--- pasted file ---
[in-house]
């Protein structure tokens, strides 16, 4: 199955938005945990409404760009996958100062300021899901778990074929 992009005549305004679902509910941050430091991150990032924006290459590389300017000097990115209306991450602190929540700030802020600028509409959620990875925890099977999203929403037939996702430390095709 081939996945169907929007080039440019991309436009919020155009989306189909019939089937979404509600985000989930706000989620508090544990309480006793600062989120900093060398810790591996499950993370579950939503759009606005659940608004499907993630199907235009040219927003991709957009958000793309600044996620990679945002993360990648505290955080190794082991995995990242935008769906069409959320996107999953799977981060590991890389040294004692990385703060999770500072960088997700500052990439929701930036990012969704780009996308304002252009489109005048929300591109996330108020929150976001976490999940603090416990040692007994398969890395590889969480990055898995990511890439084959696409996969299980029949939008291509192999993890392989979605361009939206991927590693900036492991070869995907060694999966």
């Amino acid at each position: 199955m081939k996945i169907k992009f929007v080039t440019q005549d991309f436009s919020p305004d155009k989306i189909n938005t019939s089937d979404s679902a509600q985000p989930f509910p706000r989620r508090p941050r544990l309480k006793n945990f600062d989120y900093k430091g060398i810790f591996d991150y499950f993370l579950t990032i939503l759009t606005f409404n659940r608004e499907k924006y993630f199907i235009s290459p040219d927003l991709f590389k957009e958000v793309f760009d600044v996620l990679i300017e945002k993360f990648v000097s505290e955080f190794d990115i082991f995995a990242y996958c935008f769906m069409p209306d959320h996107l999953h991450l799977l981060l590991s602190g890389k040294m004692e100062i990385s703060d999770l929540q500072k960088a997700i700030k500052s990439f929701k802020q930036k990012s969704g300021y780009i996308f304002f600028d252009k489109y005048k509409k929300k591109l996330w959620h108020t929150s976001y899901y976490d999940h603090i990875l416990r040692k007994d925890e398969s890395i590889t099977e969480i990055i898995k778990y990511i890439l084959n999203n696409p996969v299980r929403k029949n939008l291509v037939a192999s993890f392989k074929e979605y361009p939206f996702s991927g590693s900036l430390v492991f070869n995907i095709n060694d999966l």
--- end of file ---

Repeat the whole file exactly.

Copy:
[in-house]
């Protein structure tokens, strides 16, 4: 199955938005945990409404760009996958100062300021899901778990074929 992009005549305004679902509910941050430091991150990032924006290459590389300017000097990115209306991450602190929540700030802020600028509409959620990875925890099977999203929403037939996702430390095709 081939996945169907929007080039440019991309436009919020155009989306189909019939089937979404509600985000989930706000989620508090544990309480006793600062989120900093060398810790591996499950993370579950939503759009606005659940608004499907993630199907235009040219927003991709957009958000793309600044996620990679945002993360990648505290955080190794082991995995990242935008769906069409959320996107999953799977981060590991890389040294004692990385703060999770500072960088997700500052990439929701930036990012969704780009996308304002252009489109005048929300591109996330108020929150976001976490999940603090416990040692007994398969890395590889969480990055898995990511890439084959696409996969299980029949939008291509192999993890392989979605361009939206991927590693900036492991070869995907060694999966």
């Amino acid at each position: 199955m081939k996945i169907k992009f929007v080039t440019q005549d991309f436009s919020p305004d155009k989306i189909n938005t019939s089937d979404s679902a509600q985000p989930f509910p706000r989620r508090p941050r544990l309480k006793n945990f600062d989120y900093k430091g060398i810790f591996d991150y499950f993370l579950t990032i939503l759009t606005f409404n659940r608004e499907k924006y993630f199907i235009s290459p040219d927003l991709f590389k957009e958000v793309f760009d600044v996620l990679i300017e945002k993360f990648v000097s505290e955080f190794d990115i082991f995995a990242y996958c935008f769906m069409p209306d959320h996107l999953h991450l799977l981060l590991s602190g890389k040294m004692e100062i990385s703060d999770l929540q500072k960088a997700i700030k500052s990439f929701k802020q930036k990012s969704g300021y780009i996308f304002f600028d252009k489109y005048k509409k929300k591109l996330w959620h108020t929150s976001y899901y976490d999940h603090i990875l416990r040692k007994d925890e398969s890395i590889t099977e969480i990055i898995k778990y990511i890439l084959n999203n696409p996969v299980r929403k029949n939008l291509v037939a192999s993890f392989k074929e979605y361009p939206f996702s991927g590693s900036l430390v492991f070869n995907i095709n060694d999966l």